The Oxford Dictionary of National Biography says that John was still alive in 1375, but then, as the ODNB also says that Maud, Lady Burnell was the daughter of Earl Richard when she was certainly his sister (as proved by an entry on the Close Roll of 1283 regarding her marriage and a petition of her daughter Maud Haudlo in about 1330), it is hardly to be trusted on this point. Master John de Arundel in fact was dead by June 1331, when Pope John XXII provided other men, including Edward III's former tutor Richard de Bury, to his vacant benefices. [13] The confusion arises from Earl Richard's grandson and namesake Earl Richard of Arundel's will of 5 December 1375, which mentions "my dear uncle Sir John Arundell." [14] The identity of this John is uncertain, but it definitely wasn't the cleric John, who would have been an unlikely eighty-five years old in 1375. Given that no less a person than Pope John XXII informed numerous men that Master John was dead in June 1331, we may safely assume that he was dead in June 1331. The 'Sir John' of the 1375 will may have been an illegitimate son of Earl Richard, and perhaps born near the end of Richard's life in 1302, given that he was still alive in 1375.

Alice, Lady Segrave
Probably the second daughter of Earl Richard and Countess Alesia, and named in her father's inquisition post mortem as holding two parts of a messuage in Upton, Shropshire by his gift. Alice married Stephen, Lord Segrave, son of John, Lord Segrave (born 1256), whom Edward II appointed 'keeper of the land of Scotland', and Christiana de Plessetis. Stephen was probably born in 1285, as he was said to be forty at the time of his father's death in September 1325, and he and Alice had two sons: John, the elder and his father's heir, born in 1315, and Stephen. [15] Stephen the elder was an adherent of Earl Thomas of Lancaster in the first few years of Edward II's reign, but had switched sides to the king by the time of his campaign against the Contrariants in 1321/22, and in January 1321 was one of the men Edward sent to negotiate a new peace treaty with Robert Bruce. Stephen's brother-in-law Edmund, earl of Arundel granted manors in Derbyshire, Leicestershire and Warwickshire to Stephen's father John for him to regrant them to Alice and Stephen. [16]

Stephen Segrave had the misfortune to be constable of the Tower of London at the time that Roger Mortimer escaped in August 1323; he and "many others" at the Tower were said to have been "poisoned by artifice," i.e. sedated by Mortimer. Stephen was replaced as constable by Walter Stapeldon, bishop of Exeter, and although he was said to be "seriously ill" from the sedatives, Stephen and his father had to acknowledge a liability to pay Edward II 10,000 marks in exchange for a pardon, which came on 1 June 1324. [17] The two men died in 1325 in Gascony, where they were serving Edward II during the War of Saint-Sardos, John on 3 September and Stephen shortly before 12 December, leaving his ten-year-old son John as his heir. John the father sent a letter from Gascony to Hugh Despenser the Younger in early November 1324, which began "To the honourable and wise man and his very dear lord and cousin*, if it please him, his John, lord of Segrave, greetings, honours and as much very dear affection as he can give," a typically sycophantic way of addressing the powerful royal favourite to which even Despenser's social superiors the earls of Kent and Surrey were not immune. [18]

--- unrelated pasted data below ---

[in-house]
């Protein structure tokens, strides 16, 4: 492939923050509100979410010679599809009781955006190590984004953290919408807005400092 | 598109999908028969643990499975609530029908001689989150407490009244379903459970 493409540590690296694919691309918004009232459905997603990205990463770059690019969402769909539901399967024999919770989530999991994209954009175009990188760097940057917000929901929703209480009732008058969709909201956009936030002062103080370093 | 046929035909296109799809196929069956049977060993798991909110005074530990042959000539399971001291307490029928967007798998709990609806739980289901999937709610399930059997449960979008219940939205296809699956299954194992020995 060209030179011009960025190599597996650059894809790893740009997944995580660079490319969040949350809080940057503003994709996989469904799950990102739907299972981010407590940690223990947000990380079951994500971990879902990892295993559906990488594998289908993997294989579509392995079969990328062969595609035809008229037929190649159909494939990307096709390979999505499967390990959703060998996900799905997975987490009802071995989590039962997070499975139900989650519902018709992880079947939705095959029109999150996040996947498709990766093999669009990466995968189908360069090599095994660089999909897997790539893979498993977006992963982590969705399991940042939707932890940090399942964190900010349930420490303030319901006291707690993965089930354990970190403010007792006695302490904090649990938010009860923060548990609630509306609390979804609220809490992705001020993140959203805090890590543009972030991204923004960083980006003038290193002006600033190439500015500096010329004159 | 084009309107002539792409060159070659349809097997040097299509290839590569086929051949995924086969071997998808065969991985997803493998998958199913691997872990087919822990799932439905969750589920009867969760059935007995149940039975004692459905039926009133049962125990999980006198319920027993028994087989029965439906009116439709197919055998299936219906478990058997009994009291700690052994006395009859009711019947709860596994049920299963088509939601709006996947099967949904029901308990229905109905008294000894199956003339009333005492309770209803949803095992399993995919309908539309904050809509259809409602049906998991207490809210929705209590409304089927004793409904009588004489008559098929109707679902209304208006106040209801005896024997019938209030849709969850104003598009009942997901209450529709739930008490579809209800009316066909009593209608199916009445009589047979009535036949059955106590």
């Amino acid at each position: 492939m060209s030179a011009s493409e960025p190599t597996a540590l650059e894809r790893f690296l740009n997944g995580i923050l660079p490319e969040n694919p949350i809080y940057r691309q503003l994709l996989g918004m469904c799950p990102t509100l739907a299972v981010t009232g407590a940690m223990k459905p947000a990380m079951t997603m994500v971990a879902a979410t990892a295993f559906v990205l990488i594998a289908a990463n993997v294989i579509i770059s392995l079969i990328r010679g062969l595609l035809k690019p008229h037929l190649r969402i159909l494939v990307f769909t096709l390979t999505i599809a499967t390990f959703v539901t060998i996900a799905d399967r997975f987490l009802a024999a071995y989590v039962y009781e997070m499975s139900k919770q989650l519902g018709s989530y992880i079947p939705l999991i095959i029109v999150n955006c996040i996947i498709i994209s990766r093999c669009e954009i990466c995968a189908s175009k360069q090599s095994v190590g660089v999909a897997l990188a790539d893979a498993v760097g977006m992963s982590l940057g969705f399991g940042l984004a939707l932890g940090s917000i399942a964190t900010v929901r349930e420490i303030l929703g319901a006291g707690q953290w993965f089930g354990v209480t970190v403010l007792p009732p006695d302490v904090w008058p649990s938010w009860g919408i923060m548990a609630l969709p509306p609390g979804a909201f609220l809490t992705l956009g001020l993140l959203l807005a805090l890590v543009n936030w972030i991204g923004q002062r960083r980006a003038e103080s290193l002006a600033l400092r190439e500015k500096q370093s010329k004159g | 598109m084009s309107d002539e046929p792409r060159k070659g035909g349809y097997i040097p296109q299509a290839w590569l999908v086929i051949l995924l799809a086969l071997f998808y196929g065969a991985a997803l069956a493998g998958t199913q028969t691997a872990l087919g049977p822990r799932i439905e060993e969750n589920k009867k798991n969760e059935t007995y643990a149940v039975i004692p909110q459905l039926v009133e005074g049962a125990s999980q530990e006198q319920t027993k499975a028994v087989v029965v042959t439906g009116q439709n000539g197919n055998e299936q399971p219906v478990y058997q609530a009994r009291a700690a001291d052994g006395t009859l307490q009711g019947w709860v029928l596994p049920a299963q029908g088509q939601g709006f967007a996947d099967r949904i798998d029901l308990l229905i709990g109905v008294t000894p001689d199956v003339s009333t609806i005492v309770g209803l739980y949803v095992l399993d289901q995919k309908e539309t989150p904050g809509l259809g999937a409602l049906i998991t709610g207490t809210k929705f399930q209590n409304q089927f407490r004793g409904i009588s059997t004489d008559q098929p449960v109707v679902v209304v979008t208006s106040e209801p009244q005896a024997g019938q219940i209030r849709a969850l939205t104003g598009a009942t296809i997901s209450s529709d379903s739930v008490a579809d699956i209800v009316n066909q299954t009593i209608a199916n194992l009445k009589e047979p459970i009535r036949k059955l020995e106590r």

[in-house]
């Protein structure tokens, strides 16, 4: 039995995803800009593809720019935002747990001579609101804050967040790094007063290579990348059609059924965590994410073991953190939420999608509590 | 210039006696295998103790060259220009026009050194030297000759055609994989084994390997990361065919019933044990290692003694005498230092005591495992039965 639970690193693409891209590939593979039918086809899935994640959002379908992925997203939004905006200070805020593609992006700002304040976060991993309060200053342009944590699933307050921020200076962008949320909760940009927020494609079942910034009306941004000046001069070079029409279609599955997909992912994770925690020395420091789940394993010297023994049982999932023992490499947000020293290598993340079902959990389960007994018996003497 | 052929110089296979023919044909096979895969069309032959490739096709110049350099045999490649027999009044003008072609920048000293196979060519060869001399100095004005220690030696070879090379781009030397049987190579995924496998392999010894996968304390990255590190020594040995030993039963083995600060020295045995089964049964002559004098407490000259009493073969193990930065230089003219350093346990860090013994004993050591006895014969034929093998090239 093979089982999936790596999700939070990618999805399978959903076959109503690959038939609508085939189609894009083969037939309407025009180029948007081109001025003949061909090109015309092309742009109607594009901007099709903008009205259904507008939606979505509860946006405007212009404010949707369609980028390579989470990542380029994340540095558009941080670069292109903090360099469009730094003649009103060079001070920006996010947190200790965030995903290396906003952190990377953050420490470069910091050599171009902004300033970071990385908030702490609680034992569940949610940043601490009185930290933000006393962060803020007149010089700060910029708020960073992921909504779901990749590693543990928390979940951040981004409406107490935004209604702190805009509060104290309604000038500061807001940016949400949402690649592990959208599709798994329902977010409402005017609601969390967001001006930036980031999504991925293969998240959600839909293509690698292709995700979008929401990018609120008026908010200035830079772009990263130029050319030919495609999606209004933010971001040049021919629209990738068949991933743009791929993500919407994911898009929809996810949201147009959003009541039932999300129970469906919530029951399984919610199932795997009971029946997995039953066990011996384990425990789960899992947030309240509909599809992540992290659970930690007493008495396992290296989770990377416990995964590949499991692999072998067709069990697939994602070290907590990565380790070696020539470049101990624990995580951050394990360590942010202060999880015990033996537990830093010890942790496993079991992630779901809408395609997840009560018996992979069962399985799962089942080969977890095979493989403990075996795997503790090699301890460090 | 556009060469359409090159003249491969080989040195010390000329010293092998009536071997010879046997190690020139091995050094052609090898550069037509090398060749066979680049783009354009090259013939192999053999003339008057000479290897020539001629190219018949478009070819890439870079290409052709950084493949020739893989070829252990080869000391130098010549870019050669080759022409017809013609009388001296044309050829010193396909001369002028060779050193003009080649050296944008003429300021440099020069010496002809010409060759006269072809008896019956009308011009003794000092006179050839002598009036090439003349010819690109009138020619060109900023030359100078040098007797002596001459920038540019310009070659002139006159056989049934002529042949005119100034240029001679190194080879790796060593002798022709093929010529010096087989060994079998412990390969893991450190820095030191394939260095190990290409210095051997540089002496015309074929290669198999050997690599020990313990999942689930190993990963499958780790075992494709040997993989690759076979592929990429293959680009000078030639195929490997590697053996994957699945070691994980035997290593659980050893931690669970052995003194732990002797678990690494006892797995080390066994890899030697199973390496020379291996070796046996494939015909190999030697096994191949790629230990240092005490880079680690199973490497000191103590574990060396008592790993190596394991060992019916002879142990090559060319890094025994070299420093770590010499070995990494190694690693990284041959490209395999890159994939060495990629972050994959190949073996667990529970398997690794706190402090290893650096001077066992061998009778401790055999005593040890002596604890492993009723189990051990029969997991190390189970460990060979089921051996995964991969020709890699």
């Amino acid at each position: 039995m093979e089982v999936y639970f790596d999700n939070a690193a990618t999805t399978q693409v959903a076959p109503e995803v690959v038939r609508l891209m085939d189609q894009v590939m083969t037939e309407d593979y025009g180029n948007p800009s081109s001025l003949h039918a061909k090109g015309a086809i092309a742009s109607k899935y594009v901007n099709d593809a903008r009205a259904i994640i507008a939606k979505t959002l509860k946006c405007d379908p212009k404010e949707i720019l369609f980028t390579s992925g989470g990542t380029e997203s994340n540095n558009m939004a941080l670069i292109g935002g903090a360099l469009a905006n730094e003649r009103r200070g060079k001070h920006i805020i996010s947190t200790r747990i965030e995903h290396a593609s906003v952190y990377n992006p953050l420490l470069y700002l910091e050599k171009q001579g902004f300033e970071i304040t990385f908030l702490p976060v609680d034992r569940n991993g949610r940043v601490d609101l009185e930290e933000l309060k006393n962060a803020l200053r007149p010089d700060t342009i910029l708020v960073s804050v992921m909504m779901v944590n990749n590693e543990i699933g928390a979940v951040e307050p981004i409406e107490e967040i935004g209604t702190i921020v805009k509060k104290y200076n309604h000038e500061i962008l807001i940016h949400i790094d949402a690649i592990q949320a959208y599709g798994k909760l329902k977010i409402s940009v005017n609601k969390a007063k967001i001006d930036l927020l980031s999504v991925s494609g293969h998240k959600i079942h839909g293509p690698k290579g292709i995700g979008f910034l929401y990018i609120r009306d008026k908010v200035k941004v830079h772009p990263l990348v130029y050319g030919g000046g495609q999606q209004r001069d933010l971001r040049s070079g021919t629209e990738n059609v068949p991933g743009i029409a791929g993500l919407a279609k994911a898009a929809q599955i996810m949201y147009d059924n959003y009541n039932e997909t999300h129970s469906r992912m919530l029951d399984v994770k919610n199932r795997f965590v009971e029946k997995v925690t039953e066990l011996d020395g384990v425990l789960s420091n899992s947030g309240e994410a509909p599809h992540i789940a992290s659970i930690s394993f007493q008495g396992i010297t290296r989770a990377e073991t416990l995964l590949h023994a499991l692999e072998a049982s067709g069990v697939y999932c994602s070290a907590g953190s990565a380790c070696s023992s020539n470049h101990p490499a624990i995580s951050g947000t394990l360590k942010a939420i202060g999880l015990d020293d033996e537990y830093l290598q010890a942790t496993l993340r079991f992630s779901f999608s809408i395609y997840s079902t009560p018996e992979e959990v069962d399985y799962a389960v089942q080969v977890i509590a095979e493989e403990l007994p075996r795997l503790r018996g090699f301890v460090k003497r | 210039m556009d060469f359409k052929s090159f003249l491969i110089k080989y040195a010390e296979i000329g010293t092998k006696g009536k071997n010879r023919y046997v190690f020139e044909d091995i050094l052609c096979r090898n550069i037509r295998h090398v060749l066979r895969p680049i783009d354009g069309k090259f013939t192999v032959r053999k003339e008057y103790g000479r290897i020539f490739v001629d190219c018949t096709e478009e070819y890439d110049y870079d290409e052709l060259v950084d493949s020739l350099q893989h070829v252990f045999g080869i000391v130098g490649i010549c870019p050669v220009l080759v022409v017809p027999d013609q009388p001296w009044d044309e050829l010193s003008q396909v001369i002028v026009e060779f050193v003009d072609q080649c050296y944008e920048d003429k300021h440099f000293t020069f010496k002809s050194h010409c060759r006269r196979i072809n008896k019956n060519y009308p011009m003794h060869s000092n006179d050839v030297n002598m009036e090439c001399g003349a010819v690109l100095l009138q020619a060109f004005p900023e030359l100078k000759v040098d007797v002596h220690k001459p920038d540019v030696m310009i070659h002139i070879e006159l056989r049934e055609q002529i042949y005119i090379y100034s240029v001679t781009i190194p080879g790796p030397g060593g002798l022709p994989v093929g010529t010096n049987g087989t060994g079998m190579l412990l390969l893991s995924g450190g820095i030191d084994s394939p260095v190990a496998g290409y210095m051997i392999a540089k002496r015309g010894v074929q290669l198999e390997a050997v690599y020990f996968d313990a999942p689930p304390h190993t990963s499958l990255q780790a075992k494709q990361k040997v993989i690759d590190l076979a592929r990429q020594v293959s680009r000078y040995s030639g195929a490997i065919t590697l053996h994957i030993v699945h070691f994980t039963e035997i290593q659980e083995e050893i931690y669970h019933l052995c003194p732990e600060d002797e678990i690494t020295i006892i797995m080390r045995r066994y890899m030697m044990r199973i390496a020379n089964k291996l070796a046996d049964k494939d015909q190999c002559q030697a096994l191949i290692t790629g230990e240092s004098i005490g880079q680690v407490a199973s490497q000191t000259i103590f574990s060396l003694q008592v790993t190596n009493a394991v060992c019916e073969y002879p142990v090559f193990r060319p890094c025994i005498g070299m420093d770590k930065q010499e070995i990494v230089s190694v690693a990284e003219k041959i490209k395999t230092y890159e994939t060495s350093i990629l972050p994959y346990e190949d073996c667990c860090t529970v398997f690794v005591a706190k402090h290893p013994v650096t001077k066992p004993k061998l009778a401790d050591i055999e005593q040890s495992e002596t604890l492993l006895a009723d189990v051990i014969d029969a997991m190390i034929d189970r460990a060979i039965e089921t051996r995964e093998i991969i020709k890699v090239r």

* As far as I can work out, Despenser and Segrave were third cousins or thereabouts; John's great-grandmother was Rohese Despenser.

In early March 1327, at the beginning of Edward III's reign, wardship of Alice and Stephen's son John was granted to Edward II's half-brother Thomas of Brotherton, earl of Norfolk, and sometime between then and 1336 Norfolk arranged John's marriage to his elder daughter, and ultimately his sole heir, Margaret. Marriage to a king's niece and granddaughter was an excellent match for John Segrave and considerably less brilliant for Margaret, but this is altogether typical of her father (as Brad Verity has pointed out in an article for Foundations, Thomas of Brotherton rarely acted in the best interests of himself and his family). John and Margaret had a son, John, who died young but who might otherwise have married the great heiress Blanche of Lancaster - they were betrothed by 4 May 1347, and isn't it fascinating to contemplate how different English history would be if Blanche had married John Segrave instead of John of Gaunt - and a daughter Elizabeth born in 1338, who married John, Lord Mowbray and had children. [19]

Alice, Lady Segrave, née de Arundel, was accused in 1334 of entering an enclosure in Sherwood Forest with her greyhounds and poaching deer [20] - like father, like daughter - and died on 7 February 1340 (the date was discovered by Douglas Richardson in the registers of Chaucombe Priory).

Margaret le Boteler (Botiller)

Supposedly the wife of William le Boteler or Botiller of Wem in Shropshire, but there is no contemporary evidence to prove that Earl Richard had a daughter named Margaret, only family pedigrees of later centuries (one of which calls her the daughter of 'Willm. Erle of Arundell') and William le Botiller's wife is not named as Margaret in any source I've seen. (I haven't seen any source which names his wife at all.) Assuming that the tradition of her parentage is correct, one might speculate that Margaret was the youngest of Earl Richard and Countess Alesia's children, as her (supposed) husband William le Boteler was born on 8 September 1298, and was succeeded by his son, another William, in late 1361. [21]